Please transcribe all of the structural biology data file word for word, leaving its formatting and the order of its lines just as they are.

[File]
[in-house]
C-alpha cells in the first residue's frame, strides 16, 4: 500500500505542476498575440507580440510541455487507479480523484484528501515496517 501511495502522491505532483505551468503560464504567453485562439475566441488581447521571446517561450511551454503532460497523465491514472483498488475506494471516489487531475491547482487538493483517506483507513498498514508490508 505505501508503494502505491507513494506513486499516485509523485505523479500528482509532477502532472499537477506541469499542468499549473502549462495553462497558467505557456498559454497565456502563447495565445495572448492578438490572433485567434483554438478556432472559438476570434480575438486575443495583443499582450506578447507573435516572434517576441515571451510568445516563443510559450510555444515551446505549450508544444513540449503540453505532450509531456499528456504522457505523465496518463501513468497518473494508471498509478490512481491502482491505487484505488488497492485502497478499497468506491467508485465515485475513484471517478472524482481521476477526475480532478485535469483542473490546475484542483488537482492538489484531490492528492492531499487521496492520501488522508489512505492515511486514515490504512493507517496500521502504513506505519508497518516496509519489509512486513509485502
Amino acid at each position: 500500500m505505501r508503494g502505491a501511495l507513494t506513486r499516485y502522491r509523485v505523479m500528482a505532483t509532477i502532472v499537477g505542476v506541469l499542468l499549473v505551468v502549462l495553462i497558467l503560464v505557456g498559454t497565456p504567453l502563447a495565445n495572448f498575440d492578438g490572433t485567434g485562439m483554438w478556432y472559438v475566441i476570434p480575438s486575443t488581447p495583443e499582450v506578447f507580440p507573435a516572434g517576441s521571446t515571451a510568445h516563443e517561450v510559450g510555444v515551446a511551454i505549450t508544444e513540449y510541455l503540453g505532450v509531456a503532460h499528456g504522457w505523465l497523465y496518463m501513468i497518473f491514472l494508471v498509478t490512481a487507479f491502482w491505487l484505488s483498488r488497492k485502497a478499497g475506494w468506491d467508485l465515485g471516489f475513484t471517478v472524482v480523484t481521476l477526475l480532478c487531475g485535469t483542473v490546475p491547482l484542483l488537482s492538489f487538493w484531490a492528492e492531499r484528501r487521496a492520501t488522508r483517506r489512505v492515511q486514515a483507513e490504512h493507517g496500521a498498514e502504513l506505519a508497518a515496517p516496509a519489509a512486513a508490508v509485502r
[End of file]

[in-house]
C-alpha cells in the first residue's frame, strides 16, 4: 500500500505542476498575440507580440510541455487507479480523484484528501515496517 501511495502522491505532483505551468503560464504567453485562439475566441488581447521571446517561450511551454503532460497523465491514472483498488475506494471516489487531475491547482487538493483517506483507513498498514508490508 505505501508503494502505491507513494506513486499516485509523485505523479500528482509532477502532472499537477506541469499542468499549473502549462495553462497558467505557456498559454497565456502563447495565445495572448492578438490572433485567434483554438478556432472559438476570434480575438486575443495583443499582450506578447507573435516572434517576441515571451510568445516563443510559450510555444515551446505549450508544444513540449503540453505532450509531456499528456504522457505523465496518463501513468497518473494508471498509478490512481491502482491505487484505488488497492485502497478499497468506491467508485465515485475513484471517478472524482481521476477526475480532478485535469483542473490546475484542483488537482492538489484531490492528492492531499487521496492520501488522508489512505492515511486514515490504512493507517496500521502504513506505519508497518516496509519489509512486513509485502
Amino acid at each position: 500500500m505505501r508503494g502505491a501511495l507513494t506513486r499516485y502522491r509523485v505523479m500528482a505532483t509532477i502532472v499537477g505542476v506541469l499542468l499549473v505551468v502549462l495553462i497558467l503560464v505557456g498559454t497565456p504567453l502563447a495565445n495572448f498575440d492578438g490572433t485567434g485562439m483554438w478556432y472559438v475566441i476570434p480575438s486575443t488581447p495583443e499582450v506578447f507580440p507573435a516572434g517576441s521571446t515571451a510568445h516563443e517561450v510559450g510555444v515551446a511551454i505549450t508544444e513540449y510541455l503540453g505532450v509531456a503532460h499528456g504522457w505523465l497523465y496518463m501513468i497518473f491514472l494508471v498509478t490512481a487507479f491502482w491505487l484505488s483498488r488497492k485502497a478499497g475506494w468506491d467508485l465515485g471516489f475513484t471517478v472524482v480523484t481521476l477526475l480532478c487531475g485535469t483542473v490546475p491547482l484542483l488537482s492538489f487538493w484531490a492528492e492531499r484528501r487521496a492520501t488522508r483517506r489512505v492515511q486514515a483507513e490504512h493507517g496500521a498498514e502504513l506505519a508497518a515496517p516496509a519489509a512486513a508490508v509485502r